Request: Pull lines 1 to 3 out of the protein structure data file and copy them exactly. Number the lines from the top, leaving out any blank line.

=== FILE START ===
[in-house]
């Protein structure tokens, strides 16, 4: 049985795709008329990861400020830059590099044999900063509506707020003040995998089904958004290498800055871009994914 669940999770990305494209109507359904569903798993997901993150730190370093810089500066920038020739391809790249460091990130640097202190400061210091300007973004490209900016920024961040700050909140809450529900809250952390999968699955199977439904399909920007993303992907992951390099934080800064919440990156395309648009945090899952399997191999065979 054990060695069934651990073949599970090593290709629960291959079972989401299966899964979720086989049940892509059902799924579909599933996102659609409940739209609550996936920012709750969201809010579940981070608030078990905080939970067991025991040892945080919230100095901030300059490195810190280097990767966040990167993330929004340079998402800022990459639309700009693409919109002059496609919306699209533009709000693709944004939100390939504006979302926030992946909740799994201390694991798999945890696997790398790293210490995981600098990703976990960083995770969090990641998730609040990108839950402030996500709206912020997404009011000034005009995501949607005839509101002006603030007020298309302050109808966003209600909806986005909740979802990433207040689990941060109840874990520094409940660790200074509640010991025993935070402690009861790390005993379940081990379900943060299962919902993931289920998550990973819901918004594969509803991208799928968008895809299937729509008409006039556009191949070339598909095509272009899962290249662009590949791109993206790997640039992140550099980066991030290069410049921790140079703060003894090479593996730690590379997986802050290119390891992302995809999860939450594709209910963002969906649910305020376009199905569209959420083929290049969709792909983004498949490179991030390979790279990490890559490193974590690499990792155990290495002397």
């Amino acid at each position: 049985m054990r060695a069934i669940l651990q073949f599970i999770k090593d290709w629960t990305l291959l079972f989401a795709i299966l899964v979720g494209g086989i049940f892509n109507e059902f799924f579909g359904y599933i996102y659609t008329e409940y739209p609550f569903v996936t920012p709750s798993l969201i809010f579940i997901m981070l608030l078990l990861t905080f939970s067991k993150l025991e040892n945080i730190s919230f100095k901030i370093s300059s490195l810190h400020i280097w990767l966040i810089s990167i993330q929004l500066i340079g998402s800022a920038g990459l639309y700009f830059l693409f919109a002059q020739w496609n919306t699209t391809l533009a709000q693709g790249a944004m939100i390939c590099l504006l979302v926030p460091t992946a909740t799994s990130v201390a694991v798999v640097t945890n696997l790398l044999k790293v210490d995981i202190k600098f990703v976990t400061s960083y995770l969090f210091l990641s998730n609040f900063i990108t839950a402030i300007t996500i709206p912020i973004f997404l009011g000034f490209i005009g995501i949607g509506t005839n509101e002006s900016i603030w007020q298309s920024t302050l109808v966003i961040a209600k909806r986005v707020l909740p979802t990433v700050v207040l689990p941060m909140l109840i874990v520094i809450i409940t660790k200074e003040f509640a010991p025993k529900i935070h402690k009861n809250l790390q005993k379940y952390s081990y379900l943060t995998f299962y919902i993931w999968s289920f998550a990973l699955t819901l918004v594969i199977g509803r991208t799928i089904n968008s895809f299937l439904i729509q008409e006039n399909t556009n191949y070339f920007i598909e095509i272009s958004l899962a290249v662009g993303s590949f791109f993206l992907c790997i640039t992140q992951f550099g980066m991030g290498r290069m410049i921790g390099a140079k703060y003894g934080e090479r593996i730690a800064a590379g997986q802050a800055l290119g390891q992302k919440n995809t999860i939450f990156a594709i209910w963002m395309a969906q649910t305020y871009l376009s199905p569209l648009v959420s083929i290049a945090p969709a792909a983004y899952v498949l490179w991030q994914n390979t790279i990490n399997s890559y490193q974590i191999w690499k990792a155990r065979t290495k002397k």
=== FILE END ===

[in-house]
């Protein structure tokens, strides 16, 4: 049985795709008329990861400020830059590099044999900063509506707020003040995998089904958004290498800055871009994914 669940999770990305494209109507359904569903798993997901993150730190370093810089500066920038020739391809790249460091990130640097202190400061210091300007973004490209900016920024961040700050909140809450529900809250952390999968699955199977439904399909920007993303992907992951390099934080800064919440990156395309648009945090899952399997191999065979 054990060695069934651990073949599970090593290709629960291959079972989401299966899964979720086989049940892509059902799924579909599933996102659609409940739209609550996936920012709750969201809010579940981070608030078990905080939970067991025991040892945080919230100095901030300059490195810190280097990767966040990167993330929004340079998402800022990459639309700009693409919109002059496609919306699209533009709000693709944004939100390939504006979302926030992946909740799994201390694991798999945890696997790398790293210490995981600098990703976990960083995770969090990641998730609040990108839950402030996500709206912020997404009011000034005009995501949607005839509101002006603030007020298309302050109808966003209600909806986005909740979802990433207040689990941060109840874990520094409940660790200074509640010991025993935070402690009861790390005993379940081990379900943060299962919902993931289920998550990973819901918004594969509803991208799928968008895809299937729509008409006039556009191949070339598909095509272009899962290249662009590949791109993206790997640039992140550099980066991030290069410049921790140079703060003894090479593996730690590379997986802050290119390891992302995809999860939450594709209910963002969906649910305020376009199905569209959420083929290049969709792909983004498949490179991030390979790279990490890559490193974590690499990792155990290495002397």
């Amino acid at each position: 049985m054990r060695a069934i669940l651990q073949f599970i999770k090593d290709w629960t990305l291959l079972f989401a795709i299966l899964v979720g494209g086989i049940f892509n109507e059902f799924f579909g359904y599933i996102y659609t008329e409940y739209p609550f569903v996936t920012p709750s798993l969201i809010f579940i997901m981070l608030l078990l990861t905080f939970s067991k993150l025991e040892n945080i730190s919230f100095k901030i370093s300059s490195l810190h400020i280097w990767l966040i810089s990167i993330q929004l500066i340079g998402s800022a920038g990459l639309y700009f830059l693409f919109a002059q020739w496609n919306t699209t391809l533009a709000q693709g790249a944004m939100i390939c590099l504006l979302v926030p460091t992946a909740t799994s990130v201390a694991v798999v640097t945890n696997l790398l044999k790293v210490d995981i202190k600098f990703v976990t400061s960083y995770l969090f210091l990641s998730n609040f900063i990108t839950a402030i300007t996500i709206p912020i973004f997404l009011g000034f490209i005009g995501i949607g509506t005839n509101e002006s900016i603030w007020q298309s920024t302050l109808v966003i961040a209600k909806r986005v707020l909740p979802t990433v700050v207040l689990p941060m909140l109840i874990v520094i809450i409940t660790k200074e003040f509640a010991p025993k529900i935070h402690k009861n809250l790390q005993k379940y952390s081990y379900l943060t995998f299962y919902i993931w999968s289920f998550a990973l699955t819901l918004v594969i199977g509803r991208t799928i089904n968008s895809f299937l439904i729509q008409e006039n399909t556009n191949y070339f920007i598909e095509i272009s958004l899962a290249v662009g993303s590949f791109f993206l992907c790997i640039t992140q992951f550099g980066m991030g290498r290069m410049i921790g390099a140079k703060y003894g934080e090479r593996i730690a800064a590379g997986q802050a800055l290119g390891q992302k919440n995809t999860i939450f990156a594709i209910w963002m395309a969906q649910t305020y871009l376009s199905p569209l648009v959420s083929i290049a945090p969709a792909a983004y899952v498949l490179w991030q994914n390979t790279i990490n399997s890559y490193q974590i191999w690499k990792a155990r065979t290495k002397k």